In a 2004 speech to the Enterprising Britain Conference, Bill Gates told the audience, “Fear is a great teacher.”
But when you are just embarking on or in the thick of a job search, succumbing to the “what-ifs” or a lack of self-confidence can be more paralyzing than productive. Consider this statistic: according to a Hewlett Packard report, women typically apply for a job only if they feel they meet all of the job descriptions outlined, but men apply for a job even when they feel they are only 60% qualified.
Echoing Gates, “failure needs to be shifted to a growth/learning mindset,” says Gail Berger, Ph.D., Assistant Professor of Instruction, Northwestern University, Industrial Engineering and Management Sciences, Kellogg School of Management. “I encourage people to think about the process, not the outcome.”
The lesson here? A simple change in thinking could go a long way in finding success in the job hunt.
We asked our career coaches to tackle three common situations in which fear can throw a job seeker off course. Here is their advice.
- I can’t identify what I want to do and feel stuck. How can I get the ball rolling? What kind of self-examination should I be doing?
“In thinking about what you want to do, it is helpful to think about your values, strengths and enjoyment,” says Berger. “What kinds of activities bring you joy? At the end of a day, what things did you do that made you feel happy and fulfilled, and what things did you do that were unengaging and uninspiring?”
“Identification of values is important because it can help a person think about what they need from work,” she continues. “Do you, for example, value helping others? Then looking for a job where you are contributing to others’ growth will help you fill a need. Finally, what strengths can you leverage in any job? Are you, for example, a strong collaborator? Do you have a strong attention to detail?”
- I’m having trouble with my resume. Are there any ABCs of resume writing you can impart to help get me started?
The amount of time a recruiter takes to review your resume? Eight to 10 seconds, says Barri Waltcher, a certified professional resume writer, and the co-founder of Mind Your Own Business Moms, a business which supports women in all facets of professional development. That means you have scant time to make an impression. Here’s how to do it:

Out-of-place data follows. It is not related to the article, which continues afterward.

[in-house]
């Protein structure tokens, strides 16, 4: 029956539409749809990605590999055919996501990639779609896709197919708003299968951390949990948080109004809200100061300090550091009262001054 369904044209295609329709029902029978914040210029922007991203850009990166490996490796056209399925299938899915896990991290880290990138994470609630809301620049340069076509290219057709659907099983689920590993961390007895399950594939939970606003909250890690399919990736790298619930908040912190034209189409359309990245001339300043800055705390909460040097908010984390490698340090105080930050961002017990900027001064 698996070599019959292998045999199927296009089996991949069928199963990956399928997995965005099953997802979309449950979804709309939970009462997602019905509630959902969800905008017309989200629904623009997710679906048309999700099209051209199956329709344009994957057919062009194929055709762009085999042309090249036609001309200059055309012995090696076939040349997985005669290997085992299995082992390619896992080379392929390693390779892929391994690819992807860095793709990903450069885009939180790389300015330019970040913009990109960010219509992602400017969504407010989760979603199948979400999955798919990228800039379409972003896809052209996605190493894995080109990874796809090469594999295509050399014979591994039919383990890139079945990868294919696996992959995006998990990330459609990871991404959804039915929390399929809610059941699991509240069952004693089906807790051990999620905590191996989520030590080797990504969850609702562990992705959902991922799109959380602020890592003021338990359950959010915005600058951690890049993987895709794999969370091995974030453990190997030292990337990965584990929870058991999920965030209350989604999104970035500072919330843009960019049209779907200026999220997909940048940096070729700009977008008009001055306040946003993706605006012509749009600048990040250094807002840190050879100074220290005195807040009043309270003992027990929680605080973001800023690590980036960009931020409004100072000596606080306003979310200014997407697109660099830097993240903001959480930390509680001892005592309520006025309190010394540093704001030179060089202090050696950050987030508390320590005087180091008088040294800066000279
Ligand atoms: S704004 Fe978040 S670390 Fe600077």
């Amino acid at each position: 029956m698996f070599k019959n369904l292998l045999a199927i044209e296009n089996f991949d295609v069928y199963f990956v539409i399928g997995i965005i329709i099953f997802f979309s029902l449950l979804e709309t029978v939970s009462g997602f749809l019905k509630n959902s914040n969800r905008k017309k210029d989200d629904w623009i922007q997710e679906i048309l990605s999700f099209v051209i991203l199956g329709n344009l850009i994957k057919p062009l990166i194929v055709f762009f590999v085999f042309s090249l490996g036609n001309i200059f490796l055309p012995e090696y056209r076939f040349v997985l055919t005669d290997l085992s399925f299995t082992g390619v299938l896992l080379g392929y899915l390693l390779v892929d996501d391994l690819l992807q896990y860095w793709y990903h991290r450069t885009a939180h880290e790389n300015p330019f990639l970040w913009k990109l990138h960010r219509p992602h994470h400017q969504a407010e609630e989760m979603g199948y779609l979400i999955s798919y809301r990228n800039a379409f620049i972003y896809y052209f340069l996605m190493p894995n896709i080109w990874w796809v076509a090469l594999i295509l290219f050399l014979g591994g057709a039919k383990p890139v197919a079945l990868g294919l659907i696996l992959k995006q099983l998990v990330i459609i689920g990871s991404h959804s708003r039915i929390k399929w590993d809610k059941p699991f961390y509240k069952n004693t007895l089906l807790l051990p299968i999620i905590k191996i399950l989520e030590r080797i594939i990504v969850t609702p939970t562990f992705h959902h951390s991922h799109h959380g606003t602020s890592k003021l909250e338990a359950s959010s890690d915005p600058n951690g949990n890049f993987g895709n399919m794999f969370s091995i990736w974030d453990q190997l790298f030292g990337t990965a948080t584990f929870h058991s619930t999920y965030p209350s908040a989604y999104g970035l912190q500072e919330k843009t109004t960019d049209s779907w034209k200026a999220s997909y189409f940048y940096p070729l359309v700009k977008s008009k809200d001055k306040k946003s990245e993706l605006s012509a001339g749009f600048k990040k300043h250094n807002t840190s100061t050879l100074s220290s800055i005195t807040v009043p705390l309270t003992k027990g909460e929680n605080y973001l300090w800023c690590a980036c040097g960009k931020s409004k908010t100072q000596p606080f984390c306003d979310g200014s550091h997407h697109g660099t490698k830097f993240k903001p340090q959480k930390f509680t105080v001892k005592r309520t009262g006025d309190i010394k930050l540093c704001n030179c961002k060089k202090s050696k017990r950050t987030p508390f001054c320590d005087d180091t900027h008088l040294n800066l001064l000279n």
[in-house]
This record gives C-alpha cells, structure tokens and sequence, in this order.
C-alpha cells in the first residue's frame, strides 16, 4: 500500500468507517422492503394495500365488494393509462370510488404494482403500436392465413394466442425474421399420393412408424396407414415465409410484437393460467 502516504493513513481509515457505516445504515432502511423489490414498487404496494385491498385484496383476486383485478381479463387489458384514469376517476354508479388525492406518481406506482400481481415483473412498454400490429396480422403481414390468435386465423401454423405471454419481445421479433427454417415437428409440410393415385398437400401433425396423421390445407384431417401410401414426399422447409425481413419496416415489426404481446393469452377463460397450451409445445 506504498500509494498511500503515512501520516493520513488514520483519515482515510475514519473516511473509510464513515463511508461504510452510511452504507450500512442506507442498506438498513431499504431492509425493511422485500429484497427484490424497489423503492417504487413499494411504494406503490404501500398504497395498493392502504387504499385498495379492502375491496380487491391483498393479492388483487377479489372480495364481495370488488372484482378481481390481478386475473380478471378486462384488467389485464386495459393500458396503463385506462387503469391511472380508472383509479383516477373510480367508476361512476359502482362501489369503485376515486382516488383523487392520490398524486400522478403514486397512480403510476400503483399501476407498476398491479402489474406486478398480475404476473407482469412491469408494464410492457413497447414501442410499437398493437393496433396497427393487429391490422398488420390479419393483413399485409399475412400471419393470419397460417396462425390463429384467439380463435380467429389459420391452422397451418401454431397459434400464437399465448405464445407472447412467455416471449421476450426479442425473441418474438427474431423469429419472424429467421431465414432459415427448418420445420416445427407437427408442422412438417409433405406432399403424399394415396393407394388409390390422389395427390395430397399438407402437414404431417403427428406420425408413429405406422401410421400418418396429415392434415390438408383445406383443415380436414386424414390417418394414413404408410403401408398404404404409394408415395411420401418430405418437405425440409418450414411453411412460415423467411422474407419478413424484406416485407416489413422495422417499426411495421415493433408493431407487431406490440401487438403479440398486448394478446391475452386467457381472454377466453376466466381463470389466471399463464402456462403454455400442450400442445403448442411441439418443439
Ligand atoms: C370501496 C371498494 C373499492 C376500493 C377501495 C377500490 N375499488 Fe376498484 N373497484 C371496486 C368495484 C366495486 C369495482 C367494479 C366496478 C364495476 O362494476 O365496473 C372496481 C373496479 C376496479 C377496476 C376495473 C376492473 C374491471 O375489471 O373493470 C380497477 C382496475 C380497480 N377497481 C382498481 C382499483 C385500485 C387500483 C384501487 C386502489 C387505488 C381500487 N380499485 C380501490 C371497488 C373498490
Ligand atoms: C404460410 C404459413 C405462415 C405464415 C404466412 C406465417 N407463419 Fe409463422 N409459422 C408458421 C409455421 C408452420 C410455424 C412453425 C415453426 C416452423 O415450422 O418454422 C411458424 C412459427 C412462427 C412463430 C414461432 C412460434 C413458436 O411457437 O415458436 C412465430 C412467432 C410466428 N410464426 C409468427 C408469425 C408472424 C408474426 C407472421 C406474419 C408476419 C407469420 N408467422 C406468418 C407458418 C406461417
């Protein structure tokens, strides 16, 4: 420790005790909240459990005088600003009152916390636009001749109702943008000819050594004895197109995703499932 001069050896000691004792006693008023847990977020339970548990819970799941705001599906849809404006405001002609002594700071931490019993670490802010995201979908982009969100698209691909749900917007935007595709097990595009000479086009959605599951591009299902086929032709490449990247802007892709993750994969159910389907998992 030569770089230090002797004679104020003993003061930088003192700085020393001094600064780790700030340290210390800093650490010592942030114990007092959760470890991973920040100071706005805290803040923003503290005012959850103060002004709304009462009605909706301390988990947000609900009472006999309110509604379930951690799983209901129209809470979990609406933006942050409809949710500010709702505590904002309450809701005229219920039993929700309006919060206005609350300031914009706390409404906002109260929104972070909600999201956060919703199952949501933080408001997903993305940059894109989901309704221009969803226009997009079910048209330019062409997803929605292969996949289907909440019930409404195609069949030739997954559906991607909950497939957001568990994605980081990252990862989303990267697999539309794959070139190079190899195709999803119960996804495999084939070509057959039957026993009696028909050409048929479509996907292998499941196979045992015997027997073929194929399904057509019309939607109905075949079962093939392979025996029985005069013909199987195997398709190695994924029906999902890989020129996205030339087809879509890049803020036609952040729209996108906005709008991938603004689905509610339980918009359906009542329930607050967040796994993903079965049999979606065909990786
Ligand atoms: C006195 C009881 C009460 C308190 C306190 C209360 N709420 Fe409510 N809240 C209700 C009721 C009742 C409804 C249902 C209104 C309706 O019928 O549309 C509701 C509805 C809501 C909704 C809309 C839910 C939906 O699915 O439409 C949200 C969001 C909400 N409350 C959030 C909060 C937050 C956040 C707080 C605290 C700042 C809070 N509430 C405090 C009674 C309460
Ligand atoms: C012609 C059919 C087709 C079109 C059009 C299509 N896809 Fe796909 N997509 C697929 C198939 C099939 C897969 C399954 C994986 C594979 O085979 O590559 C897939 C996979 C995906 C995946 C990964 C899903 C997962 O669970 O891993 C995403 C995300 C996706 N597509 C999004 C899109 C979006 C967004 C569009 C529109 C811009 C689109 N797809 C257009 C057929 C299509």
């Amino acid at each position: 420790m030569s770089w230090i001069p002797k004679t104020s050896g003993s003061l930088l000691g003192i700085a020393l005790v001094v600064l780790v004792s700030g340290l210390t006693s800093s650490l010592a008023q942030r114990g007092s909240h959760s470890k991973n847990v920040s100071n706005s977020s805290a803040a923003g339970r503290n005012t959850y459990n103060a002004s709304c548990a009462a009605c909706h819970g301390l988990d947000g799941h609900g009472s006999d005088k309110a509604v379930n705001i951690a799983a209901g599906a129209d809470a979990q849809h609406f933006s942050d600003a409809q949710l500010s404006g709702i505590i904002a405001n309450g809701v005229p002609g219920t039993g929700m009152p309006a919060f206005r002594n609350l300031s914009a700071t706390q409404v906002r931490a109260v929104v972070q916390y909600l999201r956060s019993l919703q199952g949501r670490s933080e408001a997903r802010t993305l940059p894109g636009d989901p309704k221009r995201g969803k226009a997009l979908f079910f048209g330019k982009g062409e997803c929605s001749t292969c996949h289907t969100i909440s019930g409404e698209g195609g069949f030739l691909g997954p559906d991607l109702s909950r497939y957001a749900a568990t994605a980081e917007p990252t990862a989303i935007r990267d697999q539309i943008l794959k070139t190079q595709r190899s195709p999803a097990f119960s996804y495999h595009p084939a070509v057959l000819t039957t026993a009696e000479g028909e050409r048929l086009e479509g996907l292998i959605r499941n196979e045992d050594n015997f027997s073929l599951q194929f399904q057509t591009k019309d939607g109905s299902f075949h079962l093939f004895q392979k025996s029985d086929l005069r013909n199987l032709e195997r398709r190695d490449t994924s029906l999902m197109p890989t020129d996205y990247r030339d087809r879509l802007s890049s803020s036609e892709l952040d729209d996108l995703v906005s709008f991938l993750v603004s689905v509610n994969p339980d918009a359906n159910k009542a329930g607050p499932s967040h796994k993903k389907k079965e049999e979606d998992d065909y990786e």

- Start Strong. Make the time employers spend on your resume count by leading with a Professional Summary.
- Emphasize Results, Not Responsibilities. Most activities (“raised funds”) can be reframed as achievements (“raised $200k, exceeding fundraising goals by 25%”).
- Demonstrate Job Readiness: Address this hiring concern by: incorporating current keywords from your field; listing recent continuing education and certifications; and demonstrating office software literacy.
- Customize. Amend your bullet points and Professional Summary for each job’s qualifications.
- Select a User-Friendly Format. Use formatting to direct hirers to the information they look for first: job titles, companies, start/end dates, and education.
- Include Volunteer Experience. Twenty percent of hiring managers consider volunteer experience in their decision-making.
What should you avoid? Skimping on proofreading, using an unprofessional email address and neglecting your social media platforms. “Dates and jobs on your resume and LinkedIn profile should sync,” she says. “Check your privacy settings, and ensure that your online presence is consistent and professional.”
- I’m afraid to network, but I know I need to do it. How can I gain confidence when it comes to selling myself?
If you are attending a coffee meeting or participating in an informal interview, research the background of the person you are meeting with, says Lynn Weitzman, career coach and organizational development specialist. “If you can find common interests or something similar in your backgrounds it will feel less forced,” she says. If you are going to a networking event, “make small goals so you can feel more accomplished and yet not too overwhelmed, such as speaking with three people.”
What’s more, “be clear about your elevator pitch,” says Mayra Sacco, executive and mindfulness coach focused on career growth and transitions. “You need to have a sixty-second commercial about who you are, what you’ve done (here be more specific about what skills you bring to the table), and what you’re looking for.”
Then, ask questions. “Networking is not a one-way opportunity to verbally deliver your resume,” says Melissa Madura-Altmann, career coach and communications industry expert. “It’s a chance to meet interesting people, listen, connect and grow.”
Finally, keep the connection going, by finding opportunities to reciprocate. “It often feels like we’re asking for favors,” says Weitzman. “But if you can think about how you can help someone out, i.e., send an article of interest to them, introduce them to someone that might help them, send them a congratulatory letter when they have professional success,” you will likely build an enduring relationship.
We know the job search process can be overwhelming. Some find the services of a career coach can help with direction and act as a sounding board. Visit our career coach page for a selection of coaches ready to help take you to the next level.
+ Join us for one of our interactive webinar workshops (see (see full calendar of topics here) hosted by our team of career coaches: Boosting Confidence, Creating a New Vision, Turning Passion into Profession, Re-entering the Workforce on Your Terms, Career Change to Work You Love and more.
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